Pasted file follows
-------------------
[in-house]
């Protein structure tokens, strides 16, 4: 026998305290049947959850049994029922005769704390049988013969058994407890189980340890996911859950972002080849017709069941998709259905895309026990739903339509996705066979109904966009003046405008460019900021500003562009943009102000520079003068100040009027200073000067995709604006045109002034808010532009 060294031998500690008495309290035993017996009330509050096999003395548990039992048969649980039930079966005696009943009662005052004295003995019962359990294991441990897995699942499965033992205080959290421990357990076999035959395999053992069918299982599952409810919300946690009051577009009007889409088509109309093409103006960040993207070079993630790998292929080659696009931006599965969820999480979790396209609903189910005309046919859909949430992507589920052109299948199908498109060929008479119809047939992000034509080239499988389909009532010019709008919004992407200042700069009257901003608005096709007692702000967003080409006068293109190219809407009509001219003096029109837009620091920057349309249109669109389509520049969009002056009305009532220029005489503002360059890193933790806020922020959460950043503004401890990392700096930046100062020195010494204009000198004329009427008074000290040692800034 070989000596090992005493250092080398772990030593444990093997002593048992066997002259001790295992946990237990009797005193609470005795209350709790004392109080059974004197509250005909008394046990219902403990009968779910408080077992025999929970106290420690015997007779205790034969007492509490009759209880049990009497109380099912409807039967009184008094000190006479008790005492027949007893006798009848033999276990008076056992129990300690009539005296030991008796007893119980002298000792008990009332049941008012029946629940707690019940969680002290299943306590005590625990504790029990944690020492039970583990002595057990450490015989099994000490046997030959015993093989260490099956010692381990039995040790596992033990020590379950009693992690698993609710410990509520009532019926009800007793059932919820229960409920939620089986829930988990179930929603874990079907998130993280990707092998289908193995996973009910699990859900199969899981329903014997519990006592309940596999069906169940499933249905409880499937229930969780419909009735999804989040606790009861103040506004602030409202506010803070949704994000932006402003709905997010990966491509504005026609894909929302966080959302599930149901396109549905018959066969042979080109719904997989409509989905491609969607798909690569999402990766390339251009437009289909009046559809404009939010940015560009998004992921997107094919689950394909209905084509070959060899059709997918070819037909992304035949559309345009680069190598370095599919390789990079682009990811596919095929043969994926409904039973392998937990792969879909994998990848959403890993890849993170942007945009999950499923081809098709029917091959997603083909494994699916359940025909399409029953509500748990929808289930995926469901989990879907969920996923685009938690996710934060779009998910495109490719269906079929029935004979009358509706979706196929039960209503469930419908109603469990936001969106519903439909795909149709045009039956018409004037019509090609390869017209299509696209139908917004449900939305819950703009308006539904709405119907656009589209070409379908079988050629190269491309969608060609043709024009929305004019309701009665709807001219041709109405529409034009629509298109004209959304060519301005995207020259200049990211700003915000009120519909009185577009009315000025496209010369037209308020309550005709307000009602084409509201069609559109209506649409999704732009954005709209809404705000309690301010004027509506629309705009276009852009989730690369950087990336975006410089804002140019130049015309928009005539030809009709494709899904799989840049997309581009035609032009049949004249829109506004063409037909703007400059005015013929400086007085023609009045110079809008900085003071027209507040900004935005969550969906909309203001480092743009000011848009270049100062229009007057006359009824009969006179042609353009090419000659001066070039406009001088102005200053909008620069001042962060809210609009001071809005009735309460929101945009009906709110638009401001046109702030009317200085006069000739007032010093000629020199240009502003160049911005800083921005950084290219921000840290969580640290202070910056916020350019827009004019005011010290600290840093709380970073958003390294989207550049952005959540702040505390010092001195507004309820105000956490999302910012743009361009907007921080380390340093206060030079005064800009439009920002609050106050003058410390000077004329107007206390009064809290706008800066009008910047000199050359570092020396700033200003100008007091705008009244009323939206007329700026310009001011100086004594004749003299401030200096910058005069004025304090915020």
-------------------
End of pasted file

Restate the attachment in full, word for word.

[in-house]
């Protein structure tokens, strides 16, 4: 026998305290049947959850049994029922005769704390049988013969058994407890189980340890996911859950972002080849017709069941998709259905895309026990739903339509996705066979109904966009003046405008460019900021500003562009943009102000520079003068100040009027200073000067995709604006045109002034808010532009 060294031998500690008495309290035993017996009330509050096999003395548990039992048969649980039930079966005696009943009662005052004295003995019962359990294991441990897995699942499965033992205080959290421990357990076999035959395999053992069918299982599952409810919300946690009051577009009007889409088509109309093409103006960040993207070079993630790998292929080659696009931006599965969820999480979790396209609903189910005309046919859909949430992507589920052109299948199908498109060929008479119809047939992000034509080239499988389909009532010019709008919004992407200042700069009257901003608005096709007692702000967003080409006068293109190219809407009509001219003096029109837009620091920057349309249109669109389509520049969009002056009305009532220029005489503002360059890193933790806020922020959460950043503004401890990392700096930046100062020195010494204009000198004329009427008074000290040692800034 070989000596090992005493250092080398772990030593444990093997002593048992066997002259001790295992946990237990009797005193609470005795209350709790004392109080059974004197509250005909008394046990219902403990009968779910408080077992025999929970106290420690015997007779205790034969007492509490009759209880049990009497109380099912409807039967009184008094000190006479008790005492027949007893006798009848033999276990008076056992129990300690009539005296030991008796007893119980002298000792008990009332049941008012029946629940707690019940969680002290299943306590005590625990504790029990944690020492039970583990002595057990450490015989099994000490046997030959015993093989260490099956010692381990039995040790596992033990020590379950009693992690698993609710410990509520009532019926009800007793059932919820229960409920939620089986829930988990179930929603874990079907998130993280990707092998289908193995996973009910699990859900199969899981329903014997519990006592309940596999069906169940499933249905409880499937229930969780419909009735999804989040606790009861103040506004602030409202506010803070949704994000932006402003709905997010990966491509504005026609894909929302966080959302599930149901396109549905018959066969042979080109719904997989409509989905491609969607798909690569999402990766390339251009437009289909009046559809404009939010940015560009998004992921997107094919689950394909209905084509070959060899059709997918070819037909992304035949559309345009680069190598370095599919390789990079682009990811596919095929043969994926409904039973392998937990792969879909994998990848959403890993890849993170942007945009999950499923081809098709029917091959997603083909494994699916359940025909399409029953509500748990929808289930995926469901989990879907969920996923685009938690996710934060779009998910495109490719269906079929029935004979009358509706979706196929039960209503469930419908109603469990936001969106519903439909795909149709045009039956018409004037019509090609390869017209299509696209139908917004449900939305819950703009308006539904709405119907656009589209070409379908079988050629190269491309969608060609043709024009929305004019309701009665709807001219041709109405529409034009629509298109004209959304060519301005995207020259200049990211700003915000009120519909009185577009009315000025496209010369037209308020309550005709307000009602084409509201069609559109209506649409999704732009954005709209809404705000309690301010004027509506629309705009276009852009989730690369950087990336975006410089804002140019130049015309928009005539030809009709494709899904799989840049997309581009035609032009049949004249829109506004063409037909703007400059005015013929400086007085023609009045110079809008900085003071027209507040900004935005969550969906909309203001480092743009000011848009270049100062229009007057006359009824009969006179042609353009090419000659001066070039406009001088102005200053909008620069001042962060809210609009001071809005009735309460929101945009009906709110638009401001046109702030009317200085006069000739007032010093000629020199240009502003160049911005800083921005950084290219921000840290969580640290202070910056916020350019827009004019005011010290600290840093709380970073958003390294989207550049952005959540702040505390010092001195507004309820105000956490999302910012743009361009907007921080380390340093206060030079005064800009439009920002609050106050003058410390000077004329107007206390009064809290706008800066009008910047000199050359570092020396700033200003100008007091705008009244009323939206007329700026310009001011100086004594004749003299401030200096910058005069004025304090915020």